This is summarised by expressing the vector \overrightarrow{AB} as a column vector:

\overrightarrow{AB}=\begin{pmatrix}3 \\ 2\end{pmatrix}

When expressed as a column vector (which is sometimes called “component form”) the top number indicates the \boldsymbol{x}-component (i.e. the horizontal movement) and the bottom number indicates the \boldsymbol{y}-component (i.e. the vertical movement) of the vector.

For the \boldsymbol{x}-component:

Positive number = move to the right
Negative number = move to the left

For the \boldsymbol{y}-component:

Positive number = move upwards
Negative number = move downwards

Think of a column vector such as \boldsymbol{\overrightarrow{AB}=\begin{pmatrix}3 \\ 2\end{pmatrix}} as the “instructions” to move from point A to point B.

Comparing the vectors \overrightarrow{AB} and \overrightarrow{BA} next to each other should make it clear how this direction convention works:

Further:

The length of a vector indicates its size (i.e. its magnitude).

For example:

The vector \overrightarrow{AC} has exactly the same direction as \overrightarrow{AB} (the arrows are pointing the same way), but \overrightarrow{AC} is twice as long as \overrightarrow{AB}, so its magnitude (i.e. size) is twice as big. (Don’t worry if you do not yet know how to calculate the magnitude of a vector, we discuss this in a later topic)

Finally, have a look at the 5 vectors in the diagram below:

These 5 vectors are equal vectors because, even though these vectors lie in different physical positions on the grid, they all have the same components:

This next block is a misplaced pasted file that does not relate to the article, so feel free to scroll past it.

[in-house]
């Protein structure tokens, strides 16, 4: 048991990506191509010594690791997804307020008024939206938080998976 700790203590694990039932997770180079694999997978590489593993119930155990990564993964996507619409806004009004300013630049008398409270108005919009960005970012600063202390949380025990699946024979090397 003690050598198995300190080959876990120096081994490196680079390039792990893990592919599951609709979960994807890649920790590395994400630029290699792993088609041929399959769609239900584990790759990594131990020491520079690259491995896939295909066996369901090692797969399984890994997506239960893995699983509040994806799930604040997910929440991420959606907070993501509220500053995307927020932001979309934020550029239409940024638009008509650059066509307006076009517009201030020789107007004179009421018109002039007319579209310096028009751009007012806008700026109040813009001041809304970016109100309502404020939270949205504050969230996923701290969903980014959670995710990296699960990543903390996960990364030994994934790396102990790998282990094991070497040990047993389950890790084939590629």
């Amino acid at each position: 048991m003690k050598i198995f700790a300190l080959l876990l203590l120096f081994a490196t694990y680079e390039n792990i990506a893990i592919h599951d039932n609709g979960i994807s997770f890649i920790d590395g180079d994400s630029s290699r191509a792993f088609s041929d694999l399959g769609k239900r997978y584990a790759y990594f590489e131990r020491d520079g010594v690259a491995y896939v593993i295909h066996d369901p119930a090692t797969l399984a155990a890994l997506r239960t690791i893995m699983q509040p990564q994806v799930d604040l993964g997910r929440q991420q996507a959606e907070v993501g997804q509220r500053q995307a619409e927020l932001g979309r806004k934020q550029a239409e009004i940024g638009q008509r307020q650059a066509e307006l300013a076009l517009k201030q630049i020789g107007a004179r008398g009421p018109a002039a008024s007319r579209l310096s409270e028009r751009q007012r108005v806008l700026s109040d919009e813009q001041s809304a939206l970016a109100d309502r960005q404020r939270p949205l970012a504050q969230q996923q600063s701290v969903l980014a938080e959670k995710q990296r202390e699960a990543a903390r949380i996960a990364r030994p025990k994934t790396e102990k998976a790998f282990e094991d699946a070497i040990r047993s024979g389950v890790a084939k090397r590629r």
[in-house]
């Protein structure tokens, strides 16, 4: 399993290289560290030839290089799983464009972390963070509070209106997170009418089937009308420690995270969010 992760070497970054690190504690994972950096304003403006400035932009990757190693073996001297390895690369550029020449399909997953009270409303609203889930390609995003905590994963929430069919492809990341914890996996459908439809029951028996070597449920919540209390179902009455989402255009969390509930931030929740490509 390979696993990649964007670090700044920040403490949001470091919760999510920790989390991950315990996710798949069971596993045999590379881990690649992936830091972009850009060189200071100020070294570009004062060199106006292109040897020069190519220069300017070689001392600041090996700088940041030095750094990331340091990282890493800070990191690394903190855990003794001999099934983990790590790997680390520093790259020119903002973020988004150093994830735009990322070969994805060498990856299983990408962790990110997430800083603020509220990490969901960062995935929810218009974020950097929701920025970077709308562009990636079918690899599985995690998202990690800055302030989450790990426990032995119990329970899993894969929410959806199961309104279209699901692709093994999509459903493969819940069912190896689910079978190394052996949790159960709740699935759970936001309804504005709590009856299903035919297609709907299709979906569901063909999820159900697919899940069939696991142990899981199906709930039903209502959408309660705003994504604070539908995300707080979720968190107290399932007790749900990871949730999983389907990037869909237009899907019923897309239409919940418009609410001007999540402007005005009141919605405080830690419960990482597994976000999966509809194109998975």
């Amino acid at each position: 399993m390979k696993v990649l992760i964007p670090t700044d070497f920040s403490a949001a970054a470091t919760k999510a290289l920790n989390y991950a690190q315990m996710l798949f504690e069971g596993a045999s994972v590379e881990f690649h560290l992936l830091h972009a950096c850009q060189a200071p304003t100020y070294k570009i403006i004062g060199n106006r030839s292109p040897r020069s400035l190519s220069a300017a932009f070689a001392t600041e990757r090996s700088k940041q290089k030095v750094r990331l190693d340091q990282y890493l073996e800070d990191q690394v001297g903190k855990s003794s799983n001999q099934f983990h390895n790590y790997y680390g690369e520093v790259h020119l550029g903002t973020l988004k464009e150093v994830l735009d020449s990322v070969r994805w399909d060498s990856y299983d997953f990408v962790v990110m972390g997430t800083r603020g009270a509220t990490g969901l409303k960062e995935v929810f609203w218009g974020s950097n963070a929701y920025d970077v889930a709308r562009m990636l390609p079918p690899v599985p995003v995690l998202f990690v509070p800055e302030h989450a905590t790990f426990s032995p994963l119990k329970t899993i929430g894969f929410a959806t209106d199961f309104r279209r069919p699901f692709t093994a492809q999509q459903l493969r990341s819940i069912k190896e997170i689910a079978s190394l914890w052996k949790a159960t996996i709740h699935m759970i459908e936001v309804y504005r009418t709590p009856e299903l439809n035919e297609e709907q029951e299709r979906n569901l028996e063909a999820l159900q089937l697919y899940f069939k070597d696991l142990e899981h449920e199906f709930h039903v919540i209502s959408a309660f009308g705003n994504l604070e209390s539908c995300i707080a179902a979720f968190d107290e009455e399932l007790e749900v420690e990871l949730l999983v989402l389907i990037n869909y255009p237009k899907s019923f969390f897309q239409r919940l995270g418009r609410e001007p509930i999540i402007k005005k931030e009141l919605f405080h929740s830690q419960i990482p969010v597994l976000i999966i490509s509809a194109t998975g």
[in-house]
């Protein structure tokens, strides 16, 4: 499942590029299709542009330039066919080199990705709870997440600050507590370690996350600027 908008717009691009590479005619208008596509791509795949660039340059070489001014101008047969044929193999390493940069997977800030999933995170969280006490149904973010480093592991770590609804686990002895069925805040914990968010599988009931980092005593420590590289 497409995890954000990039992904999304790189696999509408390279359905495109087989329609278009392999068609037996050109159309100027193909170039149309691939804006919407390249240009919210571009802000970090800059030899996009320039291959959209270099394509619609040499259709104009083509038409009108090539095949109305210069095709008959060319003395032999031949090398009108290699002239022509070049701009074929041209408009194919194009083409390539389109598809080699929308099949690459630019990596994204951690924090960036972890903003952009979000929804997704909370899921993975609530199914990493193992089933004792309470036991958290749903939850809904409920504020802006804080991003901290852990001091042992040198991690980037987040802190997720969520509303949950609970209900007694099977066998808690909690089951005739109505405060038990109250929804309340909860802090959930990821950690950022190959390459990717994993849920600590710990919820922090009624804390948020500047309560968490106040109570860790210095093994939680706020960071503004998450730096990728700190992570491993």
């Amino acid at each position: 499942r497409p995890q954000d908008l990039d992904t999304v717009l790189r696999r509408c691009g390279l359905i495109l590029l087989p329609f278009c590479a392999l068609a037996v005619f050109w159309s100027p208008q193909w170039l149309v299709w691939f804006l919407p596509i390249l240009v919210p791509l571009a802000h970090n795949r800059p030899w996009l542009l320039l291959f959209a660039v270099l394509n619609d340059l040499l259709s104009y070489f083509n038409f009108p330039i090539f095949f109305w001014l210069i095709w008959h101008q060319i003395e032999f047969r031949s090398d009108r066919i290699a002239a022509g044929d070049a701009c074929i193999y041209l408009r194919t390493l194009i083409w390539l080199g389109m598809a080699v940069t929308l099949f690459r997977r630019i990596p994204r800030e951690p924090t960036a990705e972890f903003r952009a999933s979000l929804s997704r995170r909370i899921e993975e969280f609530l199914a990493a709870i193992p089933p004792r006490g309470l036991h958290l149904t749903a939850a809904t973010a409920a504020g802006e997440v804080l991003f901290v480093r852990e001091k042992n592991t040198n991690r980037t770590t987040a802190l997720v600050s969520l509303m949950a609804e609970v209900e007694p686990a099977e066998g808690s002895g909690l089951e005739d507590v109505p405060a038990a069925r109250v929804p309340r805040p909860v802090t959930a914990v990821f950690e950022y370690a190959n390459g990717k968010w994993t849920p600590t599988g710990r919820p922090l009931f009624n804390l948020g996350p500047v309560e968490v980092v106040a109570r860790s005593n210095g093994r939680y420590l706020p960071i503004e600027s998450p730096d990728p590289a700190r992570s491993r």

\overrightarrow{AB}=\begin{pmatrix}3 \\ 2\end{pmatrix} \\[12pt]\overrightarrow{CD}=\begin{pmatrix}3 \\ 2\end{pmatrix} \\[12pt]\overrightarrow{EF}=\begin{pmatrix}3 \\ 2\end{pmatrix} \\[12pt]\overrightarrow{GH}=\begin{pmatrix}3 \\ 2\end{pmatrix} \\[12pt]\overrightarrow{IJ}=\begin{pmatrix}3 \\ 2\end{pmatrix}

In other words, the instructions to get from the tail to the head of any of these vectors is the same: move 3 units in the positive x direction and 2 units in the positive y direction.

When two vectors have the same components, they are equal to each other. Equal vectors have the same magnitude and direction.

(Note that the 5 vectors in the diagram above are all the same length and pointing in the same direction. They therefore must be equal vectors)

Although the 5 vectors in the above diagram lie in different physical positions on the grid, they are nevertheless equal because they have the same length and are in the same direction. To discuss the actual position of vectors on a grid or coordinate system, you need position vectors which are a tool we discuss in a later topic.

### Key Outcomes

A scalar is a quantity that is fully described by its size (often called “magnitude”) only. It is described by a single number.

A vector is a quantity that has both magnitude and direction.

The labelling of vectors is very important. The vector \overrightarrow{AB} indicates a vector connecting point A to point B, whereas the vector \overrightarrow{BA} indicates a vector connecting point B to point A. The vectors \overrightarrow{AB} and \overrightarrow{BA} therefore have the same length but opposite directions.

Vectors represented in diagrams are sometimes called directed line segments.

The arrow is often called the “head” of the vector, with the other end being the “tail”.

When expressed as a column vector (which is sometimes called “component form”) the top number indicates the x-component (i.e. the horizontal movement) and the bottom number indicates the y-component (i.e. the vertical movement) of the vector.

For the x-component:

Positive number = move to the right
Negative number = move to the left

For the y-component:

Positive number = move upwards
Negative number = move downwards

Think of a column vector, such as \overrightarrow{AB}=\begin{pmatrix}3 \\ 2\end{pmatrix}, as the instructions to move from point A to point B.

The length of a vector indicates its size (i.e. its magnitude).

When two vectors have the same components, they are equal to each other.  Equal vectors have the same magnitude and direction.